After having risen for decades, global economic freedom has fallen for a second year in a row. That’s according to Economic Freedom of the World: 2011 Annual Report co-published today with the Fraser Institute. The average global economic freedom score rose from 5.53 (out of 10) in 1980 to 6.74 in 2007 and has fallen to 6.64 in 2009, the last year for which data is available.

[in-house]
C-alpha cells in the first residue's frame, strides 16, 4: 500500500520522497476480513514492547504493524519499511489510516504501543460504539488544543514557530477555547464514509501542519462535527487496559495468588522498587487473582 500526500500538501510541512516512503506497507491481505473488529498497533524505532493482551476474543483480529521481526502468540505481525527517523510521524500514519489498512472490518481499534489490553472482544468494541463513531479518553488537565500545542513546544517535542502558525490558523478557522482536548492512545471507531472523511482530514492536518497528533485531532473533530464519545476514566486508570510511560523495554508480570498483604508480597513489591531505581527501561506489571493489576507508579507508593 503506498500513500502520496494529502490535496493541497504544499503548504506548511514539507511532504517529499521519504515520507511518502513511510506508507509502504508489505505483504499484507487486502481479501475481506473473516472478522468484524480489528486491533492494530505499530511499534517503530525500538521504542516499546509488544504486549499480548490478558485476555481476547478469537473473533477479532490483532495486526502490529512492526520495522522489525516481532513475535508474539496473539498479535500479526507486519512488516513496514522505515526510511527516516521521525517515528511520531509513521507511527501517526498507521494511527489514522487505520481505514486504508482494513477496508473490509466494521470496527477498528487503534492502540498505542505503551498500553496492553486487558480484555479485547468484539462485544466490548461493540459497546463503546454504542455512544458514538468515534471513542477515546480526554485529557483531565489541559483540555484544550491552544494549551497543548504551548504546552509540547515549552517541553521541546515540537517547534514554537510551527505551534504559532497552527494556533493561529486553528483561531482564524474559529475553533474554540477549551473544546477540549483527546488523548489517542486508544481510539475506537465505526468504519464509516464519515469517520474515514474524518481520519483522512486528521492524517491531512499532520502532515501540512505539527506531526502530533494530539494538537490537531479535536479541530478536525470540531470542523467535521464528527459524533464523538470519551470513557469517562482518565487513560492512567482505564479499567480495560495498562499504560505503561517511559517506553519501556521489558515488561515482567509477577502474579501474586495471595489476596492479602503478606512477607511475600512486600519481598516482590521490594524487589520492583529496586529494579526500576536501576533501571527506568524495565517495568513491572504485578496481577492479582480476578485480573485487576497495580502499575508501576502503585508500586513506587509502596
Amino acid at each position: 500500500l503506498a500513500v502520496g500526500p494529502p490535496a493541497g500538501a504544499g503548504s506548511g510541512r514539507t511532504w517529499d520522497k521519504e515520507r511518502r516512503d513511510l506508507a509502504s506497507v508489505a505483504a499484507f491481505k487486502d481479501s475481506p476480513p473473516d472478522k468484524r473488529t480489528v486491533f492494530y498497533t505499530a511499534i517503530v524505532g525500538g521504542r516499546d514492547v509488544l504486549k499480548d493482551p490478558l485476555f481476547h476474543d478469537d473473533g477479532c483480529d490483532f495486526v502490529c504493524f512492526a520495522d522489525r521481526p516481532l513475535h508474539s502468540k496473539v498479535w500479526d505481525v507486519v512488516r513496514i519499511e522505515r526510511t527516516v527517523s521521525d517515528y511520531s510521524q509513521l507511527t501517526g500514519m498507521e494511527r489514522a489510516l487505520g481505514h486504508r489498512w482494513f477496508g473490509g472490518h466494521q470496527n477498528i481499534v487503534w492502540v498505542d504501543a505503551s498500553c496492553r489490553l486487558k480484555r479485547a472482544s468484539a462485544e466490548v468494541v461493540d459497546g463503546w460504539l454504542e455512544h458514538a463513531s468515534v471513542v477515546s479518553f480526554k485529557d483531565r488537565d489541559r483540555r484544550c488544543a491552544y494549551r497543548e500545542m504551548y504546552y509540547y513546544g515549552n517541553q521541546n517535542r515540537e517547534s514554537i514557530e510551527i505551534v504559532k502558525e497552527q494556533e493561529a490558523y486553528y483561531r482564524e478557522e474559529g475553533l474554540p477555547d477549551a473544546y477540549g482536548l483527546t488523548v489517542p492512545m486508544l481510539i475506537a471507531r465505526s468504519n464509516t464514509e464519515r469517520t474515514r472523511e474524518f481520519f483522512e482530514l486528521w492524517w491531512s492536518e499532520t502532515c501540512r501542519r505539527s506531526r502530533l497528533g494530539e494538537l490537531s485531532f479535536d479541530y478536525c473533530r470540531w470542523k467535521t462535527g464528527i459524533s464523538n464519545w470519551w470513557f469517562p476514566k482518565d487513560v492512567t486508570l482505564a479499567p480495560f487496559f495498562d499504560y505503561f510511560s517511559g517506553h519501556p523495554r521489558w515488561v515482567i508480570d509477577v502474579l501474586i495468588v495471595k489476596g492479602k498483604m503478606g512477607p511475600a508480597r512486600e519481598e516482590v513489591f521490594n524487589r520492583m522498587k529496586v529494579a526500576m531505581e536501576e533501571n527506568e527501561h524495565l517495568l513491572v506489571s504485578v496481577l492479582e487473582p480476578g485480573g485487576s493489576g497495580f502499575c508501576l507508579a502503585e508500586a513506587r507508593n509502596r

As the graph below shows, the United States has had one of the largest declines in the past decade. It now ranks in 10th place compared to 3rd in 2000, largely due to higher government spending and lower ratings on “rule of law” measures. The report documents the strong, positive relationship between economic freedom and a range of indicators of standard of living including wealth, economic growth, longer life spans, better health care, lower poverty, civil and political liberties, and so on. Economic freedom is central to human progress. As the response of activist governments to financial and ongoing debt crises fails to address underlying issues responsible for low growth and high unemployment, this report is an important empirical reminder about the wide-ranging consequences of politics or markets in determining the use of resources.